She is the fairest of the devis, Her skin the unmistakable white of the snow-capped peak of Her heavenly father’s abode. She is never without Her veena, nor Her vahana, the graceful swan as pristine as She is. She is the wife of Lord Brahma, who is responsible for the creative process, and presides over learning and the arts, prerequisites to the same. She is Devi Sarasvati, floating about on the bed of Her blooming green lotus-throne (padmasana), in red and orange silks.
A gorgeous sunset-coloured halo graces Her crowned head. An aureole of flowers and vines surrounds the figure. Each of the aspect of this painting, especially these, have been finished painstakingly through batik-dyeing. It is a process that involves multiple rounds of waxing and resist-dyeing, with characteristic results as could be seen in this solemn, red-lipped Devi Sarasvati composition.
It captures the Devi in Her unassuming yet singular beauty. Note the delicate hands She plays on the veena and blesses Her devotees with; the feet that are as soft as the lotus-bed they are on; and the curve of the waist against which She supports Her instrument. Her swan is floating on the waters beneath Her, looking up to Her and quietly enjoying Her music. More lotuses and lilypads grace the deep waters in the foreground.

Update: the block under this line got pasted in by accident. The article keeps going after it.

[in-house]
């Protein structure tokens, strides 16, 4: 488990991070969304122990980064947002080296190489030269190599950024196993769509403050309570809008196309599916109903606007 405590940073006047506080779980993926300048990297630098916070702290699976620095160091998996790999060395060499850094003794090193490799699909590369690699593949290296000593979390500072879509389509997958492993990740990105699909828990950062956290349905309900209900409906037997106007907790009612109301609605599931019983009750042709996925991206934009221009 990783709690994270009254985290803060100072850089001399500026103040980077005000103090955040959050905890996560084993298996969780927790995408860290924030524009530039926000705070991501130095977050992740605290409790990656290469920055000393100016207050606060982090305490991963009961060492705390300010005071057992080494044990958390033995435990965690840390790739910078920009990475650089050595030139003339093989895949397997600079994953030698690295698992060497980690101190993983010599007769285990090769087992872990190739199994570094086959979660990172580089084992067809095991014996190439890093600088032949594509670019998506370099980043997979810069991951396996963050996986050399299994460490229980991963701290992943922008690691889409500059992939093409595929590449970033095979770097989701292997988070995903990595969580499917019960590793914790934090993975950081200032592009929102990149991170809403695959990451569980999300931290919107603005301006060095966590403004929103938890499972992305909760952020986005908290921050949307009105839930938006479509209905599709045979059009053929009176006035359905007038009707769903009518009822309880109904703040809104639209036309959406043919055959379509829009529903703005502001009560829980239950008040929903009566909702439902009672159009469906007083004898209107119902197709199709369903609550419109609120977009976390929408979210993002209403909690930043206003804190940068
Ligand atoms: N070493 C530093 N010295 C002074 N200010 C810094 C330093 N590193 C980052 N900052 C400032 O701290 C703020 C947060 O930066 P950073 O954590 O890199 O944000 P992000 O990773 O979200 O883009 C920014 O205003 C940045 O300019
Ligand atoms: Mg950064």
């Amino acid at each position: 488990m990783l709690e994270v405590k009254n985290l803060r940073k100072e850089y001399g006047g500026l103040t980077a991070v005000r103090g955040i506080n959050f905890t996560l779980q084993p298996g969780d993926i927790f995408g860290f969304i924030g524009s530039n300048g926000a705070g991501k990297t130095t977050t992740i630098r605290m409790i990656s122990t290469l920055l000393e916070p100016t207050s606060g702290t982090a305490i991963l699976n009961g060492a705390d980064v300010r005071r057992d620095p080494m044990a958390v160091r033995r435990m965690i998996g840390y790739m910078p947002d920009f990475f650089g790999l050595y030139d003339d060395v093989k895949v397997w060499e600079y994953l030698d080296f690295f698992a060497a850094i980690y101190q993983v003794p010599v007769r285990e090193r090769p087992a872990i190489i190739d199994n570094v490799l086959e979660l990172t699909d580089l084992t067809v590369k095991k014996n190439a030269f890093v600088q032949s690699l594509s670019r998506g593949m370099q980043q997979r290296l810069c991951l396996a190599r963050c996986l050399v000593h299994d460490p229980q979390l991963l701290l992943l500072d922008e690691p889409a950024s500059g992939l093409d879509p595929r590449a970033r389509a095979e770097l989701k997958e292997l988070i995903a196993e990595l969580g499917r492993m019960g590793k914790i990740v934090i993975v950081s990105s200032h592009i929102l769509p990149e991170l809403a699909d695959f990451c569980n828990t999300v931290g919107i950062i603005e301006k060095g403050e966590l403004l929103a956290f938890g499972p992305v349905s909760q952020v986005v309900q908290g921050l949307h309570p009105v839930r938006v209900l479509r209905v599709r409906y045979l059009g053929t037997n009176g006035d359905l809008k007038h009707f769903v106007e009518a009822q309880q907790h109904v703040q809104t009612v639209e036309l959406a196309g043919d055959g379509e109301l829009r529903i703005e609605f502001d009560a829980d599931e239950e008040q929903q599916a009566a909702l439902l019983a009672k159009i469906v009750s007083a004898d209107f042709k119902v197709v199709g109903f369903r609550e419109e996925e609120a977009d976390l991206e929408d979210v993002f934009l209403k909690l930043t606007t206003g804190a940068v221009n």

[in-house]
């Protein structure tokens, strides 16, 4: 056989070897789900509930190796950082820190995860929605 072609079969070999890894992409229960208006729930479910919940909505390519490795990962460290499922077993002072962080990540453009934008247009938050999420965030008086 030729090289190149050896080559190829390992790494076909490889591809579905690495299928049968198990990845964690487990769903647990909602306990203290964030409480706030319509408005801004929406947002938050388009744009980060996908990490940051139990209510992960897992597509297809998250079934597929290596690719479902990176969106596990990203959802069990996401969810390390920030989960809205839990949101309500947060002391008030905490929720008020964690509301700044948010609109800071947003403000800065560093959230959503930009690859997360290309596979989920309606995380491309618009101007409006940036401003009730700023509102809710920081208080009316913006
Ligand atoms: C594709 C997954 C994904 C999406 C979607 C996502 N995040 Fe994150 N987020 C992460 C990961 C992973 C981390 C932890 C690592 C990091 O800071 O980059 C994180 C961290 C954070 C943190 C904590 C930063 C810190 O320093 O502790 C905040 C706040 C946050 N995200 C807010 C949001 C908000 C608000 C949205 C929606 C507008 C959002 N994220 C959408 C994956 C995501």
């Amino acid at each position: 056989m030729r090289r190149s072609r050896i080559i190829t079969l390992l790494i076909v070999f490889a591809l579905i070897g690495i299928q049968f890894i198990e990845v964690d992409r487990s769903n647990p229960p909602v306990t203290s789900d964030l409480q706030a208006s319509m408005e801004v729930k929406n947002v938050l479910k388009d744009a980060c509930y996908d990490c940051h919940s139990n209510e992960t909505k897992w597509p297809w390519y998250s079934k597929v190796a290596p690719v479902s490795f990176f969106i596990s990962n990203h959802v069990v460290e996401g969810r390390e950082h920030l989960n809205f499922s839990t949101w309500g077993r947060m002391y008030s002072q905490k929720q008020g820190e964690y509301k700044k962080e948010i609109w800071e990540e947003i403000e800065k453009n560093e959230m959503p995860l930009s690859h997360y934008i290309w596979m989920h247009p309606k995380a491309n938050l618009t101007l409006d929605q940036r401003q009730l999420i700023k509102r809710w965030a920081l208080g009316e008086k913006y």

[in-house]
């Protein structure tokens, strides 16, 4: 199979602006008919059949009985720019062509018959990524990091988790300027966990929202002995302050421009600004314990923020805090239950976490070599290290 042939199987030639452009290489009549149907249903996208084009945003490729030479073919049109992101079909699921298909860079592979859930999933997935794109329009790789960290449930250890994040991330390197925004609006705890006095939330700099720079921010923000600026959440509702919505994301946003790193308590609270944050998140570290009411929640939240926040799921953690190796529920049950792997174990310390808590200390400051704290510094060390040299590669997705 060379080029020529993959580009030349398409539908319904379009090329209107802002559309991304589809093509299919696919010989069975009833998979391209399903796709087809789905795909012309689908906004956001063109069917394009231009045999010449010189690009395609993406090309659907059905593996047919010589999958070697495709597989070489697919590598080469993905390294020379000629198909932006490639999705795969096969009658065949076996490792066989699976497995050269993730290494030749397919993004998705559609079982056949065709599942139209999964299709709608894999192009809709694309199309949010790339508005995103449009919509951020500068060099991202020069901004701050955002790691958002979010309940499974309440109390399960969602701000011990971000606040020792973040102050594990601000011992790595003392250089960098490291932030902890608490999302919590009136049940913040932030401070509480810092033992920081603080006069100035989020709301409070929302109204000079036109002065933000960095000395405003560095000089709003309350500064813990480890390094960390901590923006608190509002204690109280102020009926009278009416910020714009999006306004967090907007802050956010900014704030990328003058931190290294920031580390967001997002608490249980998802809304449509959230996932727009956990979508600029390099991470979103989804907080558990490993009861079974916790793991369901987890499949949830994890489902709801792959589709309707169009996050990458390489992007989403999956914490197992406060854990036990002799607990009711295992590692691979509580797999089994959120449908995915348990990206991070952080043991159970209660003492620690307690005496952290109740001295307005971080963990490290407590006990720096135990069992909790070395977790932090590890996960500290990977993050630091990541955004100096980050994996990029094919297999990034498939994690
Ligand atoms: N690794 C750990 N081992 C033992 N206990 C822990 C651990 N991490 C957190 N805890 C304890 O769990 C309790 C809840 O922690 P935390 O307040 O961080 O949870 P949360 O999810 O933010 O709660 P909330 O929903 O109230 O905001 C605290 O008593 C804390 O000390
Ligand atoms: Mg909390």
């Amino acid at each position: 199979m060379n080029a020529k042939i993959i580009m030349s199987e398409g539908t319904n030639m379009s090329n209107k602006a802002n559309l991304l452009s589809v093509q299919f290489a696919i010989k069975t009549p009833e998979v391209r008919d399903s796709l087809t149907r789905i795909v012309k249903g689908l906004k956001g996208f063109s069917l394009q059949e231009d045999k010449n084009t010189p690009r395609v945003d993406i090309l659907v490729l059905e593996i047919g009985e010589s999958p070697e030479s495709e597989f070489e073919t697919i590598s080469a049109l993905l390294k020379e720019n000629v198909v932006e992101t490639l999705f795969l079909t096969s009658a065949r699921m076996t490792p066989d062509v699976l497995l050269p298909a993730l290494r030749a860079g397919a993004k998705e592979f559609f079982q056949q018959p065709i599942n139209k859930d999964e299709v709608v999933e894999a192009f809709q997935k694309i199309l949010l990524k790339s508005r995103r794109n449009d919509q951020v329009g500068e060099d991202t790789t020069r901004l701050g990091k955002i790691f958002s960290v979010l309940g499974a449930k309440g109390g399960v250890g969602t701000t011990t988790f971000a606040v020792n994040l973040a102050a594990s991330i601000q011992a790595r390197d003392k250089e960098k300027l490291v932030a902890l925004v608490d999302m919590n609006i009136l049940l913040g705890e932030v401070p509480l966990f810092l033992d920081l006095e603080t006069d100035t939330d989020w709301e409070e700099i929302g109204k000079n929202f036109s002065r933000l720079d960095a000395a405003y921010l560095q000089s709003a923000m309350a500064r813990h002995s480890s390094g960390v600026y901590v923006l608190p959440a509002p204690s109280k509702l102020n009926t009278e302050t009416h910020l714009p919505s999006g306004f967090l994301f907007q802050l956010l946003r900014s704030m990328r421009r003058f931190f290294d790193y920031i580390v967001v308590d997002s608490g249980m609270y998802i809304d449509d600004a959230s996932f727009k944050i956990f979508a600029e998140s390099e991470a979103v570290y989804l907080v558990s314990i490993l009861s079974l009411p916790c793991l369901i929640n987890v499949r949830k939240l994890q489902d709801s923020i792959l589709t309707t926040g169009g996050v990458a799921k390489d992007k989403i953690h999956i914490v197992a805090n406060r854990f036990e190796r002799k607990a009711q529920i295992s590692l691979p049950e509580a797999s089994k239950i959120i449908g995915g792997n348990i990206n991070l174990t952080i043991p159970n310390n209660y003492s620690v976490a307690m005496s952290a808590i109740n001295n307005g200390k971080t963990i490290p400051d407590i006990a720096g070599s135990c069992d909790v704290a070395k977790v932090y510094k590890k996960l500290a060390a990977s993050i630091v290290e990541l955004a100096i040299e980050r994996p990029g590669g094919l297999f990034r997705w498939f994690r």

Resist dyeing is a popular element of fashion, but artists from the Orient have taken it to the next level by using the technique to create paintings such as this one of Maa Saraswati. The hallowed Goddess of learning and the arts is seen here next to Her vaahan, the swan, in all Her curvaceous beauty and wielding a classical musical instrument. Note the alluring backdrop in gorgeous tones of red and orange and ivory, created by repetitive waxing and dyeing.